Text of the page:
and normdist.cpp
for comparing the Binomial and Normal distributions
- Demo programs: geodist.cpp
depicts a Geometric Distribution (to model trials that seldom succeed)
- Demo programs: stdnorml.cpp
shows numerical areas under the standard normal curve for quizzes
- lesson14
Sample Applications of Binomial and Normal Distributions
- lesson15
Sample Applications of Markov Chains
- Demo program: markov.cpp
shows a transition matrix and state vectors in a Markov Chain example
- lesson16
Sample Application of Transition-Matrix Powers
- Demo program: matpower.cpp
shows powers of the transition matrix for the Markov Chain example
- Demo program: table.py
reviews some Python programming techniques of potential use in Project 1
- lesson17
showing some 'Birthday Problem' probabilities
- Demo program: birthday.py
shows probabilities of randomly chosen people having distinct birthdays
- Midterm Exam
- lesson18
showing essential output from our 'PageRank' calculation-demo
- Demo program: pagerank.cpp
implementing the PageRank calculation from Joseph Khoury's article
- Project soliution: stdnorml.py
showing a possible way to solve the programming problem in Project 1
- Lesson 19
illustrating some uses of linear algebra in computer graphics
- Demo program: redband.cpp
for illustrating the way graphics display memory controls screen colors
- System utility: fileview.cpp
allows us to view the contents of any files (including device special files)
- Demo programs: rgb2mono.cpp
and rgbsplit.cpp
applying matrix-multiplication to color-conversions
- Image files: hawaii.img and
hawaii2.img to use with the two
color-conversion demo-programs above
- Device Driver: gateway.c
required for execution of the color-conversion demo-programs under Linux
- System utility: mmake.cpp
the tool we use for compiling our 'gateway.c' device-driver under Linux 2.3
- Demo program: opaqueit.cpp
for illustrating the role of vectors and dot-products in computer graphics
- Lesson 20
illustrating the Gauss-Jordan Elimination algorithm
- Header file: fraction.h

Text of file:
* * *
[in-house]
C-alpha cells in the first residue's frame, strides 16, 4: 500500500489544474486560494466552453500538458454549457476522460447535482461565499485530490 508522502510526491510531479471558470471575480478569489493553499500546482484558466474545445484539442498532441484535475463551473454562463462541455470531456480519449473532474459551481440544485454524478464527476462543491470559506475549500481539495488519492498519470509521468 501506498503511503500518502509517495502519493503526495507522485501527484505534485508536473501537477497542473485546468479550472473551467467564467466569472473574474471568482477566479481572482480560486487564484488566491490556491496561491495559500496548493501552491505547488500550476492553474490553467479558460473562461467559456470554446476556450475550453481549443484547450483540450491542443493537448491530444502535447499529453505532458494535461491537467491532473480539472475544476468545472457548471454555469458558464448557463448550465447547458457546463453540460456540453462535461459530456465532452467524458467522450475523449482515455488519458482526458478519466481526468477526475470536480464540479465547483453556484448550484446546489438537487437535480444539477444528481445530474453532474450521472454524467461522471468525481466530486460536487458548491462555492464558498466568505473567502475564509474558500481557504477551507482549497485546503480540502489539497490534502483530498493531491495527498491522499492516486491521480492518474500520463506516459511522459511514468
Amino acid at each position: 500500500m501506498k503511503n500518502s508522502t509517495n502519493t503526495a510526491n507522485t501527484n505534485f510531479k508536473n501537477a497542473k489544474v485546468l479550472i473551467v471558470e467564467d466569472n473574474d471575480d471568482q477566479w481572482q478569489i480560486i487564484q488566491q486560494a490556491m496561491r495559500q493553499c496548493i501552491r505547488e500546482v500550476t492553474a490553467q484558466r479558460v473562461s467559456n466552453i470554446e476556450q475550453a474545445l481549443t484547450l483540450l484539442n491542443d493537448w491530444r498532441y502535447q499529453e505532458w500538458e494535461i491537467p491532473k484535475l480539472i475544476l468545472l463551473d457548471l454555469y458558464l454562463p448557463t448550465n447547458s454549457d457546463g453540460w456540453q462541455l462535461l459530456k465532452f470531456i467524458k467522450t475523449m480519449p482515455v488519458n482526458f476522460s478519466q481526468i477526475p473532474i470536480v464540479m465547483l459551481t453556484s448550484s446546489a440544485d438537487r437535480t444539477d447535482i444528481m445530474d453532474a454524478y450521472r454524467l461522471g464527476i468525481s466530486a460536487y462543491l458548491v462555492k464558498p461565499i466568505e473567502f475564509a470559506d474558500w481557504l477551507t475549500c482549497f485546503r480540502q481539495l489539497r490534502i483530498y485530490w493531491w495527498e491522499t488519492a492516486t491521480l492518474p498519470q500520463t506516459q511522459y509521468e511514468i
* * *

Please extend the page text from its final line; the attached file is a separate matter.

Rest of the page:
defines the attributes and methods for an object class in C++ called 'Fraction'
- Header file: qmatrix.h
defines the attributes and methods for an object class called 'FractionMatrix'
- Matrix utility: gaussian.cpp"
implements Gauss-Jordan Elimination, used for solving linear systems
- Lesson 21
on an example of a homogeneous linear system which arises in chemistry
- Demo program: fourdemo.cpp
dynamically approximates a graph using terms from a Fourier Series
- Lesson 22-1 and
Lesson 22-2
on a simple 'change-of-basis' example in graphics programming
- Lesson 23
showing sample output from our 'orthog.cpp' demo-program
- Demo program: orthog.cpp
implements Gram-Schmidt orthogonalization of row-vectors in a matrix
- Header-files: fraction.h
and vmatrix.h
(these are needed when compiling our 'ortho.cpp' application)
- Demo program: permlist.cpp
displays a list of all the permutations on the first n uppercase letters
- Demo program: minassn.cpp
shows steps in obtaining the minimum-cost personnel assignment
- Demo program: perms.cpp
lists all of the permutations for {1,2,...,N} in a 'cycle' of transpositions
Announcements
- No class meeting: Monday, February 21 (Presidents' Day)
- project1: Due 1pm Wednesday, March 9.
- MIDTERM EXAM: Friday, March 11, 1:00pm
- No class meetings: Mon-Fri, March 14-18 (Spring Break)
- No class meeting: Friday, April 22 (Good Friday)
- FINAL EXAMINATION: Monday, May 16, 12:30pm
Last updated on 07/10/2011